In today’s rapid-fire business world, it’s crucial to fill empty roles quickly. Despite this emphasis on speed, companies are taking their time and doing their due diligence before extending a job offer, especially when it comes to executive-level roles. This discovery process often includes more assessments and rounds of interviews than in previous years, further lengthening the time for executive openings to be filled. If you’re a candidate looking for a senior-level position, it can sometimes be a frustrating experience, leaving you wondering what’s happening with your resume and why you’re not being called back quickly.

According to the 2019 MRINetwork Recruitment Trends Study, 18 percent of hiring authorities surveyed across the U.S. said the process is more protracted than it used to be for professional to executive-level positions. That’s also backed by research from other organizations. For instance, Global HR Research found that hiring a C-level employee can take as long as 71 days, citing a Jobvite study. That’s compared to just 43 days for other roles across industries. Meanwhile, Staffing Advisors reported that hiring a CEO or executive director can take anywhere from four to eight months due to a more thorough vetting process and the importance of finding the best candidate for the role.

The MRINetwork Study also revealed that of the 37 percent of employers who noted a change in the length of their hiring process, many cited a lack of qualified talent as the top reason. Beyond that, other top reasons include needing more time to attract talent and changes to the interview process.

According to SHRM, there are other key reasons that are leading to a lengthier hiring process. These include:

1. Candidates’ resumes are simply sitting in hiring managers’ inboxes

2. Recruiters are failing to push back on unrealistic expectations from the hiring manager

3. A general lack of communication between the hiring manager and recruiter

So, if you’re a candidate for an executive position and are about to begin a job search, here’s what to expect and some advice on how to achieve success:

First, you should understand that you’ll need to ace many rounds of interviews. You’ll likely go from an initial phone screen, or two, and then move on to numerous in-person interviews. This, of course, is important to ensuring the role will be a fit both for yourself and the company.

It can be very time-consuming, which is particularly true for upper management positions. It does, however, make sense given the level of responsibility executives often shoulder.

As you do proceed through the next rounds of a job interview, it’s imperative that you’re highly prepared. According to Forbes, you can do so by taking the following steps:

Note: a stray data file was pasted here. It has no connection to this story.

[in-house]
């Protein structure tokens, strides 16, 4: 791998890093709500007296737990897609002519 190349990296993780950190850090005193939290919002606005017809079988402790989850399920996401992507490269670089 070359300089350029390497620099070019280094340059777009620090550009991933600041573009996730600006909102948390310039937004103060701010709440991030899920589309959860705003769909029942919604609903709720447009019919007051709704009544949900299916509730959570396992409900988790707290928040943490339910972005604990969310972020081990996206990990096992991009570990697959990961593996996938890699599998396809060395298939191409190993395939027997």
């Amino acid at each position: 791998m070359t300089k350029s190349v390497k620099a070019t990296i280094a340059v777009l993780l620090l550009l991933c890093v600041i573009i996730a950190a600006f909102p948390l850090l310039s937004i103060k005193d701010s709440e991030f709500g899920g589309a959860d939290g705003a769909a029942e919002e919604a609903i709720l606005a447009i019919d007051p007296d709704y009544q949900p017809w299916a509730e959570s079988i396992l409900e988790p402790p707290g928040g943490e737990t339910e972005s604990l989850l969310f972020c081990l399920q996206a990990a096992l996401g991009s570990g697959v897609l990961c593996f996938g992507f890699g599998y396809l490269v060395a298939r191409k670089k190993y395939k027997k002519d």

1. Do your research ahead of time: This is vital, especially if you’ve made it to a second-round interview. By doing research, you’ll be much more knowledgeable when asked to discuss specifics about the company and how you’d fit in with your skillset.

2. Be human and don’t try and have all the answers: While it’s important to research and maybe even practice answers to questions you may face, you never want to sound too rehearsed. Instead, be authentic in your responses and show that you can relate to and connect with others, especially as an executive hoping to join the company’s leadership team.

3. Interview the company: As part of making sure the company is a strong fit for you, take the time to ask questions of those you speak with during your interviews. This will allow you to tackle any potential red flags right away and also show your commitment to joining the business.

4. Take ownership of the role for which you’re being interviewed: Finally, it’s crucial that you “are mentally ready to ask important questions about expectations, performance, business pains and how you can add value to the organization,” according to Forbes.

Along with being prepared for interviews, a lengthier process makes it more commonplace for candidates to be assessed. For instance, you may be given a behavioral/personality assessment, a skills-based test or something more technical based on the industry to which you’re applying. As an executive, scoring well on these assessments is key because you’ll be expected to not only tackle problems yourself at a high-level, but also be able to effectively lead others to eliminating problems and finding solutions.

According to HBR, you can also expect assessments during the interview process that ask you to solve a real-life problem for the business. This “real unsolved problem” has “the advantage of providing [the company] with several potential solutions,” according to the article. With this knowledge, try and brainstorm the types of problems you might be asked to solve. This will help you think quickly on your feet and be more persuasive when being assessed in some way.

By taking these pieces of advice into consideration, you’ll be better equipped to maximize each interview, ultimately securing a job at a desirable company, despite a potentially lengthy interview process.

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